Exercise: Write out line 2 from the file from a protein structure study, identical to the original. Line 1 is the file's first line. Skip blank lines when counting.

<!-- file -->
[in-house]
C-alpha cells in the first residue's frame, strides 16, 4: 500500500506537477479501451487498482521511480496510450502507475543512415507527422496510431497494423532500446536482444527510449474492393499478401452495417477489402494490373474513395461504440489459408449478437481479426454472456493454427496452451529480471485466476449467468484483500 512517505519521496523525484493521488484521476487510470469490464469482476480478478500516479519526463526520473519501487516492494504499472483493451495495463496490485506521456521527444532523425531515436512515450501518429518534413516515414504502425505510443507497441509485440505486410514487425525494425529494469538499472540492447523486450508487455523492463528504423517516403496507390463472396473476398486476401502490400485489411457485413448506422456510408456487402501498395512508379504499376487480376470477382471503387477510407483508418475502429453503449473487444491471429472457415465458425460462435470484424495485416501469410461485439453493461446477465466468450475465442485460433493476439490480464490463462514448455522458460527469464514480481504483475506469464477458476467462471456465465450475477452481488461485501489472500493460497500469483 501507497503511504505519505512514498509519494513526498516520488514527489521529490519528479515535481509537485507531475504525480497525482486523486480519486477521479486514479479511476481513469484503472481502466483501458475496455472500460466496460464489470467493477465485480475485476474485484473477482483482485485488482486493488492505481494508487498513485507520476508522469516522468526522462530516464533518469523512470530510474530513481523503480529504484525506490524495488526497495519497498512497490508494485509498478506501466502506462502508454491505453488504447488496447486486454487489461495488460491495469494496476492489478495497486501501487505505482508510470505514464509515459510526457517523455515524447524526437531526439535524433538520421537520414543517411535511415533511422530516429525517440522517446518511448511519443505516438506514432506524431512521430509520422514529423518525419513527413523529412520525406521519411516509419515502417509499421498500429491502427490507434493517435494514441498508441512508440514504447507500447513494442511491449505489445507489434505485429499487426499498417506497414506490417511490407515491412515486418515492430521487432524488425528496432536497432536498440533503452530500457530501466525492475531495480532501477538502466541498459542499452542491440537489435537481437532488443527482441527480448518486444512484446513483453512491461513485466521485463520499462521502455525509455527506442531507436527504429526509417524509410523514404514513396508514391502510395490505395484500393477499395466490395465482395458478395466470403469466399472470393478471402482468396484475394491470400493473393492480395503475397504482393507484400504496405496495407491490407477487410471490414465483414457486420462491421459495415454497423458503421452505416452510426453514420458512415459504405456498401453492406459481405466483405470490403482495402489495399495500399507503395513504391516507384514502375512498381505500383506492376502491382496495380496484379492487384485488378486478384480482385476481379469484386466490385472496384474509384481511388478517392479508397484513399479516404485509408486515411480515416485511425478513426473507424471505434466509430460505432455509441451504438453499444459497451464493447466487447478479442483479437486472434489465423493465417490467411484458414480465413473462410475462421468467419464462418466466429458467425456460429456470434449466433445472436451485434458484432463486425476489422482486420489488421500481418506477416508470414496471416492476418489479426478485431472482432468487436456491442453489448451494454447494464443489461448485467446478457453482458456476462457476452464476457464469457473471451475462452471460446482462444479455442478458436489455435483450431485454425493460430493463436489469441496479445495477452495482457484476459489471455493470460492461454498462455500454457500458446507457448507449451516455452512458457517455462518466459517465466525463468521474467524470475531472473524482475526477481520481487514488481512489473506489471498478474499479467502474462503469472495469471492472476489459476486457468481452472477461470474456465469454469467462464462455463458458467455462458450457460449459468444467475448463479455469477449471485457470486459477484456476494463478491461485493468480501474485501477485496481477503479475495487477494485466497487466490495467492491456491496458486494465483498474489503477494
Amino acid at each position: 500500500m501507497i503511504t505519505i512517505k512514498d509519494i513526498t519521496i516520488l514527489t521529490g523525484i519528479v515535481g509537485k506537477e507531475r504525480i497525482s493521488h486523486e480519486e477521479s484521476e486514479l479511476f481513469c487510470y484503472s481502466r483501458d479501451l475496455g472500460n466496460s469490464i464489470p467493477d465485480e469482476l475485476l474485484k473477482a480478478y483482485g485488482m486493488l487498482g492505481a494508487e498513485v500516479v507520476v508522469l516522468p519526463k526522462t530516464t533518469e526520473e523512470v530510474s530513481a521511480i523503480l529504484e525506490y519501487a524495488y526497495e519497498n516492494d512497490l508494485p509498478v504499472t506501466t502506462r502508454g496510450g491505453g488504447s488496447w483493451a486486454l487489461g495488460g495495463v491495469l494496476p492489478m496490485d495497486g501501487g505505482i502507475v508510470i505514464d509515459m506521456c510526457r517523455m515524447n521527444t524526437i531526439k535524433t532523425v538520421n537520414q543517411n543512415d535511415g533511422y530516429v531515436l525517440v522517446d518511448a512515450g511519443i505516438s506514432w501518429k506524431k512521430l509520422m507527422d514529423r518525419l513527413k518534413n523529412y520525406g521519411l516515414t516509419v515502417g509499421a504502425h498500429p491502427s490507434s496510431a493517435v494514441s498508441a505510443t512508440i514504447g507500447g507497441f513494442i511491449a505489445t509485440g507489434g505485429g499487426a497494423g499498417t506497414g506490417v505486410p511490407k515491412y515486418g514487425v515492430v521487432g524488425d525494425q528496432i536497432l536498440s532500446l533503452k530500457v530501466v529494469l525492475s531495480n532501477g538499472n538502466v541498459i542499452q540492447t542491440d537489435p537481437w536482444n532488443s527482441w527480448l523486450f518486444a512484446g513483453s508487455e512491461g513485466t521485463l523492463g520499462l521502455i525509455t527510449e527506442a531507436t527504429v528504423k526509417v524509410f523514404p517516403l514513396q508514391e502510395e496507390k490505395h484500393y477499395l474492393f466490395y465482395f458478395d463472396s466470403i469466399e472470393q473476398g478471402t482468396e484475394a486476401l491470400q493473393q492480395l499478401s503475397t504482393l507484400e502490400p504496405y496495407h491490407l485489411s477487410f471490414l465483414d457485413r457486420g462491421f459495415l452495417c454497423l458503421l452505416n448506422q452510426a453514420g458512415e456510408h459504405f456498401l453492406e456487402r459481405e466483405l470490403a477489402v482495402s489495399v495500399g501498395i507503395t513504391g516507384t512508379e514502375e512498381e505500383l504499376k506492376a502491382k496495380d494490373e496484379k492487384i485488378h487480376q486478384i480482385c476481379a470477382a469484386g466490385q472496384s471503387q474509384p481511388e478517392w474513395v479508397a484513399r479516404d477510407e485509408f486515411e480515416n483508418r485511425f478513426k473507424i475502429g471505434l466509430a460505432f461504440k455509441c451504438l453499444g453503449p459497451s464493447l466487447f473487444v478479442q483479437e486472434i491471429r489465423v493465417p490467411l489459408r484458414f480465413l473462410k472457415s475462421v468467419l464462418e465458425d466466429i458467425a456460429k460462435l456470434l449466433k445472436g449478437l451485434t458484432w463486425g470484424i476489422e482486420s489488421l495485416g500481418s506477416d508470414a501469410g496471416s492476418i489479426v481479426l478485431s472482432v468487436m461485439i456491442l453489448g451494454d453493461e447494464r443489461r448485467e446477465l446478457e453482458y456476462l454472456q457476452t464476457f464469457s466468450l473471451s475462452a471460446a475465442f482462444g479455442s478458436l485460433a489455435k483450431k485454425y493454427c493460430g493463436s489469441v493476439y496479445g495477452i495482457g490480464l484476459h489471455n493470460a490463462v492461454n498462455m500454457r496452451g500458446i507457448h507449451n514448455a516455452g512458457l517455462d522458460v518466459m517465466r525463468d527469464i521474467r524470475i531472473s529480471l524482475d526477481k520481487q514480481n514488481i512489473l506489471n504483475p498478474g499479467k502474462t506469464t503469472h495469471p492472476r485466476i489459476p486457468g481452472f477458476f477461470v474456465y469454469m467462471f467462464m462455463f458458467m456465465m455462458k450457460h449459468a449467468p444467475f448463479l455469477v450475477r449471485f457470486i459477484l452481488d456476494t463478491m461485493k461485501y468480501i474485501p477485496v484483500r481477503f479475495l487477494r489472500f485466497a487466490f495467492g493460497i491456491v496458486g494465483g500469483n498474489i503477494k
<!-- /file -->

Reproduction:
C-alpha cells in the first residue's frame, strides 16, 4: 500500500506537477479501451487498482521511480496510450502507475543512415507527422496510431497494423532500446536482444527510449474492393499478401452495417477489402494490373474513395461504440489459408449478437481479426454472456493454427496452451529480471485466476449467468484483500 512517505519521496523525484493521488484521476487510470469490464469482476480478478500516479519526463526520473519501487516492494504499472483493451495495463496490485506521456521527444532523425531515436512515450501518429518534413516515414504502425505510443507497441509485440505486410514487425525494425529494469538499472540492447523486450508487455523492463528504423517516403496507390463472396473476398486476401502490400485489411457485413448506422456510408456487402501498395512508379504499376487480376470477382471503387477510407483508418475502429453503449473487444491471429472457415465458425460462435470484424495485416501469410461485439453493461446477465466468450475465442485460433493476439490480464490463462514448455522458460527469464514480481504483475506469464477458476467462471456465465450475477452481488461485501489472500493460497500469483 501507497503511504505519505512514498509519494513526498516520488514527489521529490519528479515535481509537485507531475504525480497525482486523486480519486477521479486514479479511476481513469484503472481502466483501458475496455472500460466496460464489470467493477465485480475485476474485484473477482483482485485488482486493488492505481494508487498513485507520476508522469516522468526522462530516464533518469523512470530510474530513481523503480529504484525506490524495488526497495519497498512497490508494485509498478506501466502506462502508454491505453488504447488496447486486454487489461495488460491495469494496476492489478495497486501501487505505482508510470505514464509515459510526457517523455515524447524526437531526439535524433538520421537520414543517411535511415533511422530516429525517440522517446518511448511519443505516438506514432506524431512521430509520422514529423518525419513527413523529412520525406521519411516509419515502417509499421498500429491502427490507434493517435494514441498508441512508440514504447507500447513494442511491449505489445507489434505485429499487426499498417506497414506490417511490407515491412515486418515492430521487432524488425528496432536497432536498440533503452530500457530501466525492475531495480532501477538502466541498459542499452542491440537489435537481437532488443527482441527480448518486444512484446513483453512491461513485466521485463520499462521502455525509455527506442531507436527504429526509417524509410523514404514513396508514391502510395490505395484500393477499395466490395465482395458478395466470403469466399472470393478471402482468396484475394491470400493473393492480395503475397504482393507484400504496405496495407491490407477487410471490414465483414457486420462491421459495415454497423458503421452505416452510426453514420458512415459504405456498401453492406459481405466483405470490403482495402489495399495500399507503395513504391516507384514502375512498381505500383506492376502491382496495380496484379492487384485488378486478384480482385476481379469484386466490385472496384474509384481511388478517392479508397484513399479516404485509408486515411480515416485511425478513426473507424471505434466509430460505432455509441451504438453499444459497451464493447466487447478479442483479437486472434489465423493465417490467411484458414480465413473462410475462421468467419464462418466466429458467425456460429456470434449466433445472436451485434458484432463486425476489422482486420489488421500481418506477416508470414496471416492476418489479426478485431472482432468487436456491442453489448451494454447494464443489461448485467446478457453482458456476462457476452464476457464469457473471451475462452471460446482462444479455442478458436489455435483450431485454425493460430493463436489469441496479445495477452495482457484476459489471455493470460492461454498462455500454457500458446507457448507449451516455452512458457517455462518466459517465466525463468521474467524470475531472473524482475526477481520481487514488481512489473506489471498478474499479467502474462503469472495469471492472476489459476486457468481452472477461470474456465469454469467462464462455463458458467455462458450457460449459468444467475448463479455469477449471485457470486459477484456476494463478491461485493468480501474485501477485496481477503479475495487477494485466497487466490495467492491456491496458486494465483498474489503477494